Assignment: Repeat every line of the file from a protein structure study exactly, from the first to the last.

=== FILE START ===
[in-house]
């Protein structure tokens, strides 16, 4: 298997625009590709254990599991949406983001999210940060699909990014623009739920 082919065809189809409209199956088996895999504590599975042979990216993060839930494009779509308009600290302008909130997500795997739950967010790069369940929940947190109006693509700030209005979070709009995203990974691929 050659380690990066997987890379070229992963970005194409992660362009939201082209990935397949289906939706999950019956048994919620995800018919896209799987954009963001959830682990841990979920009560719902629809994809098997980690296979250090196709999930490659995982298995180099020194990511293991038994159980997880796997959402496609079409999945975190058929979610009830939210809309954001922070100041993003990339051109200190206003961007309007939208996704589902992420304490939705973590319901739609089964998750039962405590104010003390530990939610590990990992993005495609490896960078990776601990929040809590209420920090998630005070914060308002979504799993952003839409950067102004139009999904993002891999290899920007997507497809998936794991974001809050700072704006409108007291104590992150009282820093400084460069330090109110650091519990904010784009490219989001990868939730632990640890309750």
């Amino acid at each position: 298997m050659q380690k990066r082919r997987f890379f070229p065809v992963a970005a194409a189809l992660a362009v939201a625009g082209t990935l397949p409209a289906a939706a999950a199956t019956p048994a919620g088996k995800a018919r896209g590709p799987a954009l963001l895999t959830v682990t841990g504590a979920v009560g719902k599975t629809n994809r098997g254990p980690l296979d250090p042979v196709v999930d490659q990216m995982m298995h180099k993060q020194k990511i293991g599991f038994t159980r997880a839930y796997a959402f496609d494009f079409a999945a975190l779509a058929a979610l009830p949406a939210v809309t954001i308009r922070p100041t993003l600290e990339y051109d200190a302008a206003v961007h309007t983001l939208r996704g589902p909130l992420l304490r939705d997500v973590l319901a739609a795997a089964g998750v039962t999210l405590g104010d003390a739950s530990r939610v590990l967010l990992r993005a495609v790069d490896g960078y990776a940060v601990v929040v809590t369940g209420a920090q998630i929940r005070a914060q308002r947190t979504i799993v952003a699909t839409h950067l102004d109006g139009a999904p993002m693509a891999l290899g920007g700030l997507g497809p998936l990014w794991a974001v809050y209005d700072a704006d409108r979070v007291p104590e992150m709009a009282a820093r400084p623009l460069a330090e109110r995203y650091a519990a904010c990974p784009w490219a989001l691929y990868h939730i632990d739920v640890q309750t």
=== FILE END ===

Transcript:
[in-house]
């Protein structure tokens, strides 16, 4: 298997625009590709254990599991949406983001999210940060699909990014623009739920 082919065809189809409209199956088996895999504590599975042979990216993060839930494009779509308009600290302008909130997500795997739950967010790069369940929940947190109006693509700030209005979070709009995203990974691929 050659380690990066997987890379070229992963970005194409992660362009939201082209990935397949289906939706999950019956048994919620995800018919896209799987954009963001959830682990841990979920009560719902629809994809098997980690296979250090196709999930490659995982298995180099020194990511293991038994159980997880796997959402496609079409999945975190058929979610009830939210809309954001922070100041993003990339051109200190206003961007309007939208996704589902992420304490939705973590319901739609089964998750039962405590104010003390530990939610590990990992993005495609490896960078990776601990929040809590209420920090998630005070914060308002979504799993952003839409950067102004139009999904993002891999290899920007997507497809998936794991974001809050700072704006409108007291104590992150009282820093400084460069330090109110650091519990904010784009490219989001990868939730632990640890309750």
């Amino acid at each position: 298997m050659q380690k990066r082919r997987f890379f070229p065809v992963a970005a194409a189809l992660a362009v939201a625009g082209t990935l397949p409209a289906a939706a999950a199956t019956p048994a919620g088996k995800a018919r896209g590709p799987a954009l963001l895999t959830v682990t841990g504590a979920v009560g719902k599975t629809n994809r098997g254990p980690l296979d250090p042979v196709v999930d490659q990216m995982m298995h180099k993060q020194k990511i293991g599991f038994t159980r997880a839930y796997a959402f496609d494009f079409a999945a975190l779509a058929a979610l009830p949406a939210v809309t954001i308009r922070p100041t993003l600290e990339y051109d200190a302008a206003v961007h309007t983001l939208r996704g589902p909130l992420l304490r939705d997500v973590l319901a739609a795997a089964g998750v039962t999210l405590g104010d003390a739950s530990r939610v590990l967010l990992r993005a495609v790069d490896g960078y990776a940060v601990v929040v809590t369940g209420a920090q998630i929940r005070a914060q308002r947190t979504i799993v952003a699909t839409h950067l102004d109006g139009a999904p993002m693509a891999l290899g920007g700030l997507g497809p998936l990014w794991a974001v809050y209005d700072a704006d409108r979070v007291p104590e992150m709009a009282a820093r400084p623009l460069a330090e109110r995203y650091a519990a904010c990974p784009w490219a989001l691929y990868h939730i632990d739920v640890q309750t």